Monday, June 3, 2013

Pole Steeple

Pole Steeple is the the most popular trail in Pine Grove Furnace State Park, and leads to one of the best overlooks in Pennsylvania. And unlike the Pinnacle or the nearby Sunset Rocks, the trail isn't long. Or I should write the main trail isn't long; hikers have an alternative if they include a segment of the Appalachian Trail and the Pole Steeple connector to the AT. A straight up and down - and at times it seems it IS a straight up and down - to Pole Steeple is two miles round trip. Adding in the connector and AT segment, as I did the day I hiked it, means four and a half miles.

I parked at the trailhead next to Laurel Lake at noon, followed the blue blazes, and headed up. And up. The trail climbs the face of Piney Mountain, and while the trail is well-groomed and signed, its a PA trail. Rocks, rocks, rocks, with tree roots for variety. I needed to stop and catch my breath more than once.

The final quarter mile the trail splits in two. The "Steep" portion heads straight up the rock face. The "Less" portion uses a series of switchbacks to get to the top, and then takes you around the back of the rock outcropping. I chose "Less", fearing my rock climbing days are past me.

The final approach required some careful choosing of where to plant my feet. Its not just that Pole Steeple is rocky, but the rocks are pitched at an angle. However, the view was worth it. I look grim in this photo because I'm nervous about standing so close to the edge, but I was thrilled to be at the top. Laurel Lake, where I parked my car, is in the background of the photo. Beyond that is South Mountain.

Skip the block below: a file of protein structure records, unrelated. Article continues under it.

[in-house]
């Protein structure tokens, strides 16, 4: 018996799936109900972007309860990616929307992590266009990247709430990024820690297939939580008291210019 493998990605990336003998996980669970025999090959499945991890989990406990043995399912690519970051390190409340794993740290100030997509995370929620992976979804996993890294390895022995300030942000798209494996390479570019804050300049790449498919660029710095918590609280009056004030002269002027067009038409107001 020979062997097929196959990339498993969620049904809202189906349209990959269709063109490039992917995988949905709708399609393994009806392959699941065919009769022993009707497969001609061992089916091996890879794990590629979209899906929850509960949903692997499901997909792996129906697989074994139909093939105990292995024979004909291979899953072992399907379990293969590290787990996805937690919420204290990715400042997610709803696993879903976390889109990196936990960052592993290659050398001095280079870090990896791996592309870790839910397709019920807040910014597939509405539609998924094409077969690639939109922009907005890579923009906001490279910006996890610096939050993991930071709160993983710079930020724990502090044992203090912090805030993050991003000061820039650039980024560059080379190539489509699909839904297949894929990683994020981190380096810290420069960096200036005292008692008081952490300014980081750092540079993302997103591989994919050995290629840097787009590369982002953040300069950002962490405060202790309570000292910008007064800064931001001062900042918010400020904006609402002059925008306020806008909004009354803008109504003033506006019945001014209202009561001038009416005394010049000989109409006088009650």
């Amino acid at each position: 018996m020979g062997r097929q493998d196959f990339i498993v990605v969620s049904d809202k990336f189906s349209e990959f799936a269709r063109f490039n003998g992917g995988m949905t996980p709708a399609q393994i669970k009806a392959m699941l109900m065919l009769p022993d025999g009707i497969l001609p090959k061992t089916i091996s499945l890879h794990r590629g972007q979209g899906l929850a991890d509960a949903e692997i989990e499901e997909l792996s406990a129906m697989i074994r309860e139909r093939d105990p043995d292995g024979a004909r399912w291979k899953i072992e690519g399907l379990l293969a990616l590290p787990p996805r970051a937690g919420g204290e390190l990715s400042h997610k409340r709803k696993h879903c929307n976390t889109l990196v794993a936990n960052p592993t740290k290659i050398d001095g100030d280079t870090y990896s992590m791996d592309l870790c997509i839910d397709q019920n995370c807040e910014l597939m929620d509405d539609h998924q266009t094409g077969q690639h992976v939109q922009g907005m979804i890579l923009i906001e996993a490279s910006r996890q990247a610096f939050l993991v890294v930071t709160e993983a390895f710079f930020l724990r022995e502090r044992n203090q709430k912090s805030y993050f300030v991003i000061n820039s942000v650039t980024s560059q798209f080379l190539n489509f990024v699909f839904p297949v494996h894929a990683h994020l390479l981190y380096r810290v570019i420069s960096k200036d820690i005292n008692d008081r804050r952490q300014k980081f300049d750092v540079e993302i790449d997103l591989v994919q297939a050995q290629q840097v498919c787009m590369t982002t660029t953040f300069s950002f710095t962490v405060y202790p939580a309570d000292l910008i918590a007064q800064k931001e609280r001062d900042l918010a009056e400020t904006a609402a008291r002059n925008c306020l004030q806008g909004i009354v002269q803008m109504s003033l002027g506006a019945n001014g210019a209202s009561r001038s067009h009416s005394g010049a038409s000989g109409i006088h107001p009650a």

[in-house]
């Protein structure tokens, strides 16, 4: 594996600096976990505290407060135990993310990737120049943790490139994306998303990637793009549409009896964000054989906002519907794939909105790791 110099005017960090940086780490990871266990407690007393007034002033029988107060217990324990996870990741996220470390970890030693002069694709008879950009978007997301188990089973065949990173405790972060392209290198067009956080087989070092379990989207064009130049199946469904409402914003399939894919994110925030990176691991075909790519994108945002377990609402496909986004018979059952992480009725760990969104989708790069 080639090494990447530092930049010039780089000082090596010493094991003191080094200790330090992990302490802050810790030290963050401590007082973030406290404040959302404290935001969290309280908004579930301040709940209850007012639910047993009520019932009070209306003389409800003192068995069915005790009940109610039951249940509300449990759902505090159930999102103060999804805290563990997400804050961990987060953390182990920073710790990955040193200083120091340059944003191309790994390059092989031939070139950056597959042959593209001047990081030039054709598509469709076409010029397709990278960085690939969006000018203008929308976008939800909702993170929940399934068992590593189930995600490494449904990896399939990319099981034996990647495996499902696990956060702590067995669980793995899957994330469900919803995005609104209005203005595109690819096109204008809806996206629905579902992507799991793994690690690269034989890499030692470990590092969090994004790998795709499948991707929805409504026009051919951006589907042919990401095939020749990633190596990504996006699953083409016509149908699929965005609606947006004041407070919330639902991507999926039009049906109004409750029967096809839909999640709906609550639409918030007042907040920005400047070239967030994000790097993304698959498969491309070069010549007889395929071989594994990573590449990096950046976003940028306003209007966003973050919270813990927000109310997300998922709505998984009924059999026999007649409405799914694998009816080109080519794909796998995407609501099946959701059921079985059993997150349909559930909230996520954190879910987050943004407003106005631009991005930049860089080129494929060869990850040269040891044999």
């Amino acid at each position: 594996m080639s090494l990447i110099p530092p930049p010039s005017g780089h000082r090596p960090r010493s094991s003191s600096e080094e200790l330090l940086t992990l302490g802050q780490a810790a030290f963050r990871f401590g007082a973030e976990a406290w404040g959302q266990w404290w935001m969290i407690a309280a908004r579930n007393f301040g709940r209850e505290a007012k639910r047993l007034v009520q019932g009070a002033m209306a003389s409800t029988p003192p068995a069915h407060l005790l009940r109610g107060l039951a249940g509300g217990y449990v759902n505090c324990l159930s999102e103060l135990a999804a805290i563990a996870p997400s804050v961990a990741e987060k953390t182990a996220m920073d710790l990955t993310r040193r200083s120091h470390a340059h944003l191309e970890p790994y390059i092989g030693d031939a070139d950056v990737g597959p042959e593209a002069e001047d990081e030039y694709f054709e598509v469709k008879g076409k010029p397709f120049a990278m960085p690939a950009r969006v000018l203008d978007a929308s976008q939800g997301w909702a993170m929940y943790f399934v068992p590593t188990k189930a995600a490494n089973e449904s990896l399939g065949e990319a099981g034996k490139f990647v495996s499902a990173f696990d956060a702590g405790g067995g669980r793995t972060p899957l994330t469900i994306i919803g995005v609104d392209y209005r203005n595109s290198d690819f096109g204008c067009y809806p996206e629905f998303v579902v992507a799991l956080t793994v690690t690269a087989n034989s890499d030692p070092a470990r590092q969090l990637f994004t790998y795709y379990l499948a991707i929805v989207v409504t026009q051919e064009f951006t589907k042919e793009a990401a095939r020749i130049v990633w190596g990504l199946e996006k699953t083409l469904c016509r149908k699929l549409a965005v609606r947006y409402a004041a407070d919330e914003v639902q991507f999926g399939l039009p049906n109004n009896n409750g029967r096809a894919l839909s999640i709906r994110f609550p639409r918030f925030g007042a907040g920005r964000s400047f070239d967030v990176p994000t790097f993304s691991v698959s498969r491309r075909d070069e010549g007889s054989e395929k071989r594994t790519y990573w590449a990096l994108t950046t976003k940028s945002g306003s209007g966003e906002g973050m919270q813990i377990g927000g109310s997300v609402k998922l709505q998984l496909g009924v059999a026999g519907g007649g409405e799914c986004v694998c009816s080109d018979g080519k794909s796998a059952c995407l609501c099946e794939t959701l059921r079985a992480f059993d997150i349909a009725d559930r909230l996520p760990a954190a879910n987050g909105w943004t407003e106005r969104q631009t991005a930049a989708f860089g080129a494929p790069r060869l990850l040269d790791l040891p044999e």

I spent nearly a half-hour at the overlook, sitting on a rock, taking photographs, and enjoying the view. From  Pole Steeple you have nearly 180 degrees of view.

For the descent I took the blue-blazed connector trail, with the idea of taking the AT to the park road and then walking the mile or so back to my car from there. The connector trail was flattish, soft with pine needles, and fast underfoot. The birds were singing and I was confident. So confident I didn't notice the tree root looped out of the ground. My right foot caught on it, and I went down. As I was landing I must have had a thought to preserve my knees and my camera, because I basically belly flopped onto the trail. Somehow or other my left shoe came off and went down the trail a few feet. 

Once I realized I was horizontal I did a quick check if anything was broken. Nothing seemed to be, so I struggled to my feet. Kneeling is uncomfortable under normal circumstances, let alone on dirt and pine needles. I got up, did a quick inventory, and then went in search of my missing shoe. Fortunately a size thirteen bright orange Brooks Cascadia tends to stand out in the woods, so I quickly found it. 

A couple of hikers came along a minute later and asked if I was OK. They noticed the dirt on my shirt and shorts and blood on my right knee. I explained what happened, and fortunately they had a first aid kit in their pack. I wiped down my wounds and put Neosporin on them. I then thanked them, they went on their way, and I slowly made my way down the AT and the road back to my car. If I weren't so shaken from the fall I'd have enjoyed the AT more, as it was a pretty hike and much less steep than the Pole Steeple trail. I cancelled the rest of my hiking for the day once I reached the car. 

My pride seemed to be the biggest injury I had. But I did have soreness on the left rib cage area, scratches on my left knee, and odd abrasion marks on the back of my left ankle. The latter is a puzzle; how did I get them? My guess is that at some point something rubbed the back of my ankle - but what? The hiking pole? My other foot? The tree root? I'll never know. A week later the minor scrapes and soreness are gone. 



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A Taste For The Woods: Pole Steeple

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Pole Steeple